Recent stories about internet-enabled “fake news” turned a discussion about fact-checking in the digital age into an indictment of the objectivity of “real news.” News outlets not only reported on the phenomenon, but took steps to actively combat it. The New York Times and The Huffington Post created their own primers on fake news and how it spreads. One communications and media professor went so far as to create a widely-distributed list of “False, Misleading, Clickbait-y, and Satirical ‘News’ Sources,” featuring conservative sites like Breitbart, The Daily Wire, and The Blaze alongside farcical ones like The Onion. Others noted, of course, that grouping all those categories into one list was itself a farce.
When The Washington Post chimed in by tying fake news to Russian propaganda, the outrage spread even further. The Post cited a little-known group purporting to identify Russian-influenced sites, but did not identify its credentials. This led to charges that it was promulgating a dubious “McCarthyite blacklist” to shut down opposing viewpoints.
It is indeed troubling that the “fake news” frenzy has become an opportunity for news organizations to broadly question the very legitimacy of some sources based on subjective criteria beyond basic truthfulness. To be sure, the internet has enabled the quick dissemination of rumors and sketchy information, and the traditional role of the media has been to objectively report the truth. However, Americans’ collapsing faith in newspapers – the quintessential form of traditional media – has indicated that traditional news is also falling short.
Despite this, large media institutions have neglected to re-examine their own biases while playing the role of Speech Cop. Some major newspapers even managed to openly dismiss opposing views while simultaneously claiming to promote an open exchange of ideas. When comedy shows like Last Week Tonight with John Oliver and Saturday Night Live (programs which themselves might qualify as fake news) poked fun at those who shut out uncomfortably contrarian opinions, The Guardian responded by offering a list of outlets to “help liberal readers” break out of the bubble. But the paper just couldn’t help but indulge in a heavy-handed attack on those outlets’ legitimacy.
While describing Reason magazine, for example, The Guardian didn’t even bother to make its biases appear subtle:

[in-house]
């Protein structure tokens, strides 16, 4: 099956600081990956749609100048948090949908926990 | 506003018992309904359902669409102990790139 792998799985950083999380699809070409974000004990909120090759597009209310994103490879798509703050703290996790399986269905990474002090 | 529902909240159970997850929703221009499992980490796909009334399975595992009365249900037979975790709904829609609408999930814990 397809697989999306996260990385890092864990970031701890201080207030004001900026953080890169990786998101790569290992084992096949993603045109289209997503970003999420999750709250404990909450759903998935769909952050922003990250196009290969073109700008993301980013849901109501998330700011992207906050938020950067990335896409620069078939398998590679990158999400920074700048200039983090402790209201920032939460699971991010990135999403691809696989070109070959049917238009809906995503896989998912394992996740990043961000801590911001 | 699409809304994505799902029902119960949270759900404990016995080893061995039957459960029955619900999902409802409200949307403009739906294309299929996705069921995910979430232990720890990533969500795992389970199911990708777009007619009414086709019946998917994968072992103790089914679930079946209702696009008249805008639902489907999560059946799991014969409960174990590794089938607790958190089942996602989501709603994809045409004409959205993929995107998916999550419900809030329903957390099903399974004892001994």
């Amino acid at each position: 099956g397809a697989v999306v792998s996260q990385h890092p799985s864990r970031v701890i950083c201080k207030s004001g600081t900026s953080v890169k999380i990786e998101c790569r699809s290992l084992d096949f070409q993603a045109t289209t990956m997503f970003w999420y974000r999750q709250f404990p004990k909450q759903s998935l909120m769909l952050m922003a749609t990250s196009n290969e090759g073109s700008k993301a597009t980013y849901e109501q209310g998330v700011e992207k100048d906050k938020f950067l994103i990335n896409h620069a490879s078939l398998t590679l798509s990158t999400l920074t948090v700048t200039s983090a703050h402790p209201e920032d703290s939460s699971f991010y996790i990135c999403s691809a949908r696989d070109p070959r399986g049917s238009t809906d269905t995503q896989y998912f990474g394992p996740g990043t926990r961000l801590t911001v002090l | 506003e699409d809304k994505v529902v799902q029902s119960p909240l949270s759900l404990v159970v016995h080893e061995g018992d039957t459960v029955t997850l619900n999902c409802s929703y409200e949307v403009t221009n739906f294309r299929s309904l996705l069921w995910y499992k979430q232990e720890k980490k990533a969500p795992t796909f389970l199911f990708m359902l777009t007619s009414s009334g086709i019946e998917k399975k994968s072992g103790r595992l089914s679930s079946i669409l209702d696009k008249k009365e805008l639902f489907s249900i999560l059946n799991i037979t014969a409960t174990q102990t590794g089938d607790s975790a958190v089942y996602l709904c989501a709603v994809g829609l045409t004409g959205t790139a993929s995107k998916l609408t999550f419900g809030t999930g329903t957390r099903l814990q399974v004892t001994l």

Yes, it habitually shills for nasty industries like big oil and big tobacco. Yes, libertarian connections with the far right, their support for a brutal economic doctrine, and preparedness to get into bed with the worst reactionaries mean that we will never see eye to eye. But already some writers at Reason are doing good work exposing the authoritarian instincts of Trump and his lieutenants like Jeff Sessions, and playing host to some much-needed self-criticism on the American right.
It’s as if this backhanded praise was going to negate the fact that it was based on Reason’s ability to bash the same ideological opponents from a different perspective, or that the author had flatly ruled out the possibility that Reason could change his mind on even a single subject.
The failure of media organizations to temper or even acknowledge their own presumptions speaks to the need for self-reflection. They should not busy themselves with curating other news sources and banishing the unworthy from public discussion. Responding to individual stories or commentary is one thing, but readers will not categorically reject popular media sources without compelling reasoning. Unfortunately, that requires credibility – and insisting that you are a bastion of objectivity despite evidence to the contrary is not a formula for trustworthiness. Growing skepticism of traditional media has, in many respects, propelled the popularity of dubious sources in the first place.
It is folly for mainstream media outlets to try and objectively police subjective speech – just as it is folly for government to suppress political speech (via excessive campaign finance laws, for example). Debates about free speech should not focus on what outlets can be trusted or what voices are “right,” but should also encompass the broader culture of the free exchange of ideas – which, in the internet age, means adapting to an unprecedented amount of information. This applies even to speech outside media organizations, which is, after all, protected by the same First Amendment.
The answer to changing media appetites is not restricting, regulating, or excluding sources based on subjective criteria, but earning the trust of the public with quality and objectivity. In short, if media outlets really want to stop “fake news,” they should make real news better.